Artificial Intelligence: Can Machines Think?
He created a testing method called the imitation game (Turing Test) which consists of a human interrogator alternately asking questions to a hidden human and a hidden computer in an attempt to discover which respondent is which based on the answers received (Muggleton 4). At the end of his paper he identifies three detailed strategies that he believed could result in a machine that could think and learn (Muggleton 4). The strategies were “AI by programming”, “AI by ab initio machine learning”, and “AI using logic, probabilities, learning, and background knowledge” (Muggleton 5). Due to the fact that Turing died in 1954, his three strategies were implemented by other computer scientists around the 1960s-1990s.
When discussing “AI by programming,” Turing noted that memory capacity of the machine is more important than processing speed because the parts in the machine are already fast enough. Turing believed that having a storage capacity of 107 binary digits would be optimal for his thinking machine (Muggleton 5). “AI by programming” was the primary model for artificial intelligence research in the 1960s-1980s. The three main components of the model that Turing researched were Reasoning, Physical perception, and Physical action (Muggleton …show more content…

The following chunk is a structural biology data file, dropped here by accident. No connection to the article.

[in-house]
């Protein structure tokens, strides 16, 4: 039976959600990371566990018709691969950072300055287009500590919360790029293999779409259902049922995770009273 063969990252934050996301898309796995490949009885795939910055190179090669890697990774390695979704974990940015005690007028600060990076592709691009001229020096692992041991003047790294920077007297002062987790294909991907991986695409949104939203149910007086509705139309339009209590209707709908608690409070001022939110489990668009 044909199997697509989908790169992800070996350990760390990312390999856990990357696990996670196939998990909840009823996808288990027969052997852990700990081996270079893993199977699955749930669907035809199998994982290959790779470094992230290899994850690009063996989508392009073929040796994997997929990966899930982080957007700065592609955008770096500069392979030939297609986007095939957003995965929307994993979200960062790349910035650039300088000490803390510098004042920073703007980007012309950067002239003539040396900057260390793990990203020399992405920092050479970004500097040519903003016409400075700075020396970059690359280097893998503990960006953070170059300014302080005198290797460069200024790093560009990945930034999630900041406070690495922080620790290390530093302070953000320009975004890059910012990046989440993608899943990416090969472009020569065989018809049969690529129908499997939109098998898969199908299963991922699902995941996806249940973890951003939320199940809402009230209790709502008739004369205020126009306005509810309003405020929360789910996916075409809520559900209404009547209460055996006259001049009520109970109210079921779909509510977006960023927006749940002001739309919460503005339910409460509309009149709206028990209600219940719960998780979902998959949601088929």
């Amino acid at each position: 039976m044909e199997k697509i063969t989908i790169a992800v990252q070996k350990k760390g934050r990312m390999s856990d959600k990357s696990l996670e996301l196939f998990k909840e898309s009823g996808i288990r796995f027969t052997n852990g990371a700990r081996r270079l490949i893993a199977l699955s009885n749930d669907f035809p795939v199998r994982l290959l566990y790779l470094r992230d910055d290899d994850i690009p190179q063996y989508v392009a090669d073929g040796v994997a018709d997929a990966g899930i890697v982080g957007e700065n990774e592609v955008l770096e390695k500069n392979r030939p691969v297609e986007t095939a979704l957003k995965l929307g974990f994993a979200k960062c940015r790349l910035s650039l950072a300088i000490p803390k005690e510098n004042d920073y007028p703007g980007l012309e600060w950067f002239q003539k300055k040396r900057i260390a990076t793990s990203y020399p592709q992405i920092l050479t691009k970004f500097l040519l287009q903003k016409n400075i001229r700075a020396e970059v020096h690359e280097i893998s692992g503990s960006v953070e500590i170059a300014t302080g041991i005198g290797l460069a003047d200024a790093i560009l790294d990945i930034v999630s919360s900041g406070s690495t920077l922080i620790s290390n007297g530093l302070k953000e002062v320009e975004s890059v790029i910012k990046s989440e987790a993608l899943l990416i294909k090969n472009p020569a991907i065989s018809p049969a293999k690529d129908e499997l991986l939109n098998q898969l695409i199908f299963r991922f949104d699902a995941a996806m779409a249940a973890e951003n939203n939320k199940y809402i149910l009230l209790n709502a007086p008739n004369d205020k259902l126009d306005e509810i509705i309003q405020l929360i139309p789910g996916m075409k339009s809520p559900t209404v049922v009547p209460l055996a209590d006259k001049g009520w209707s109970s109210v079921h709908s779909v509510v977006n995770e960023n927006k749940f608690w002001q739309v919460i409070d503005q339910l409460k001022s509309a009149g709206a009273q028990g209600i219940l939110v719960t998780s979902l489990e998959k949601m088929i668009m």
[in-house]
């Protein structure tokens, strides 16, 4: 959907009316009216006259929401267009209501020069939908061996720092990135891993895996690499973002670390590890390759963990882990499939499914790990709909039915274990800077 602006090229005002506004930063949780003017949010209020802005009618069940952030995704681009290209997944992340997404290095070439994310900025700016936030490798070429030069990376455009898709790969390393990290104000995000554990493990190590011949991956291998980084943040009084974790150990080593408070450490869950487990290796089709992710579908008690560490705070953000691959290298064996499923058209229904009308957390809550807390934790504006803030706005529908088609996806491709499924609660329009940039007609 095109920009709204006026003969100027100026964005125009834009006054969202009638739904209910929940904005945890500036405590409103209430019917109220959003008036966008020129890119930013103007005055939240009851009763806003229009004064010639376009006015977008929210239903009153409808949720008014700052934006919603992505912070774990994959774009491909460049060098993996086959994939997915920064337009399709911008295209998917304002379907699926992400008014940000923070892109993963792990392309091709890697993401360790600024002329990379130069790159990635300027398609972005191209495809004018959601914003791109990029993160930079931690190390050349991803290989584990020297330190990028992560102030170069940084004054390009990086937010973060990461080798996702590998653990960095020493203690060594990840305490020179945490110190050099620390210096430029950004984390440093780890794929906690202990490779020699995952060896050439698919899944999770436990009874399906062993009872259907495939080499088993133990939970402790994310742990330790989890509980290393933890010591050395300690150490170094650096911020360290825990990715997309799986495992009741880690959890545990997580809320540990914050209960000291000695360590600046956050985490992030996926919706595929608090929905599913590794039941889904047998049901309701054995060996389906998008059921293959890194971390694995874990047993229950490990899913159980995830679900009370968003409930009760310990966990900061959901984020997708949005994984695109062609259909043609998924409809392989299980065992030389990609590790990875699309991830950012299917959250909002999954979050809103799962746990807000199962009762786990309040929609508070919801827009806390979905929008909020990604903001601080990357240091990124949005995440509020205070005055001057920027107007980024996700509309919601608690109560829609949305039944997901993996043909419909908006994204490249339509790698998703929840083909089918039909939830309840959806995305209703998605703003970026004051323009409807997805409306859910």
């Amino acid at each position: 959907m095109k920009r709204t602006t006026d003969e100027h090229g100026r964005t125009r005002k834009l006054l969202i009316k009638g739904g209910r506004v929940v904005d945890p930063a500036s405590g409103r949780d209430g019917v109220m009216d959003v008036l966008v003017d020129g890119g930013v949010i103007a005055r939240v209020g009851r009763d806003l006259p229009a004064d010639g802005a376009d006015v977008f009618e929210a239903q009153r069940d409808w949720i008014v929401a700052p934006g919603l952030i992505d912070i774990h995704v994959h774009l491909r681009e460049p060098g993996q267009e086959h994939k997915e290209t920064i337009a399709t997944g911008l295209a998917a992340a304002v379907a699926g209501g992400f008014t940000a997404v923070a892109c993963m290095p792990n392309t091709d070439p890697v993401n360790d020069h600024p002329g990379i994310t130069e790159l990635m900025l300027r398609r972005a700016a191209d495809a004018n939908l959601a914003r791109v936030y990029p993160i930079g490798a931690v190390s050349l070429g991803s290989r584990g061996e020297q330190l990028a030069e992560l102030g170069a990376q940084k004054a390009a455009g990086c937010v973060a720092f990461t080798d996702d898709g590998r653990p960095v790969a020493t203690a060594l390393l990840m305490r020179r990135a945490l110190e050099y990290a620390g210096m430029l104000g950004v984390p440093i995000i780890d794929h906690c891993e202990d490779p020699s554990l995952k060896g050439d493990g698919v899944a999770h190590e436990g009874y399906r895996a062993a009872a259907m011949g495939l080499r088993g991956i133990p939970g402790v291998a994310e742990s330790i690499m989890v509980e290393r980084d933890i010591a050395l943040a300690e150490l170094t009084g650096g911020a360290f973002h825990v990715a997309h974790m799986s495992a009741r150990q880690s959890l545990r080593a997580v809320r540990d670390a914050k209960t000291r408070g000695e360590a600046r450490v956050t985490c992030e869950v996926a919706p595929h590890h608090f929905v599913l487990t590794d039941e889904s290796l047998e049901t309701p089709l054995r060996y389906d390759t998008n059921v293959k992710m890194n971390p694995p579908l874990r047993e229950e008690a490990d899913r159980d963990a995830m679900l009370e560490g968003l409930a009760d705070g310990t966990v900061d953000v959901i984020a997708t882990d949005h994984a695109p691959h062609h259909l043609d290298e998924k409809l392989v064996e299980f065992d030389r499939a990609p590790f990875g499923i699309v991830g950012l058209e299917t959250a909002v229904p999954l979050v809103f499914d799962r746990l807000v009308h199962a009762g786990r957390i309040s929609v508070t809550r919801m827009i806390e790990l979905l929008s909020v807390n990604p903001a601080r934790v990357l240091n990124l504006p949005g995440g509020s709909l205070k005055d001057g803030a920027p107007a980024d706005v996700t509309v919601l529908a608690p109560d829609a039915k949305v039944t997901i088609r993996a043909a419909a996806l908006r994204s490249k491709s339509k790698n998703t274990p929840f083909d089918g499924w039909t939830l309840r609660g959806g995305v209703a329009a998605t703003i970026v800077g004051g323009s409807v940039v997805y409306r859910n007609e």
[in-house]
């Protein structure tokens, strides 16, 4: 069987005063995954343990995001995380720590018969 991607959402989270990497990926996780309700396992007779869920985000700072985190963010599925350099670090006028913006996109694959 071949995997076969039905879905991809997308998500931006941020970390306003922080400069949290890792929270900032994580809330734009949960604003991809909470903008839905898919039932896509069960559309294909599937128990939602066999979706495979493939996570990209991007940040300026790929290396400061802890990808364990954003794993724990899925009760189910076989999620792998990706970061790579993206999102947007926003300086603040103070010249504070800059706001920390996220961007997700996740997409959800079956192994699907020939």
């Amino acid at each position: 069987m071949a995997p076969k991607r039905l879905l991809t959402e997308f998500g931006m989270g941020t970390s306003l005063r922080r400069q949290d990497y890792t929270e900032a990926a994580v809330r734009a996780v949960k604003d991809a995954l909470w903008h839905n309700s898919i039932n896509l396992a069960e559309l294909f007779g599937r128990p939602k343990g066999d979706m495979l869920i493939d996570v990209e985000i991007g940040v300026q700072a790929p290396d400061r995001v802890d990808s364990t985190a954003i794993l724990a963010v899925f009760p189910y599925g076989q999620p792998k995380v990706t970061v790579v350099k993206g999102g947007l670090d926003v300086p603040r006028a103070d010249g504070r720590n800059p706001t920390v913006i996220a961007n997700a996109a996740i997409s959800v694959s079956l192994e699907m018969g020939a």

While some people embrace AI technology for its sophistication and functionality, others are skeptical of it for different reasons. One example of the usefulness of artificial intelligence is that self-sufficient AI robots can be created and used for military purposes (Russell, Hauert and Altman 415-416). Although there is discussion about whether or not lethal autonomous weapons systems (LAWS) are ethical to use in a wartime setting, there is no doubt that they could be helpful. Instead of putting human lives in danger, robots that have perception, motor control, tactical decision-making, and long-term planning can be put into war and function as a soldier (Russell, Hauert and Altman 415). Manuela Veloso, professor of computer science at Carnegie Mellon University states that she wants people to embrace a robot-human world (Russell, Hauert and Altman 418). Veloso and her team of researchers created four CoBots (collaborative robots) that they share their laboratory with. These CoBots help move items between locations, escort visitors through the building, and can gather useful information like temperature, noise and light levels, Wi-Fi signal strength, etc. (Russell, Hauert and Altman 418). Veloso and her team “introduced the concept of ‘symbiotic autonomy’ to enable robots to ask for help from humans or from the internet”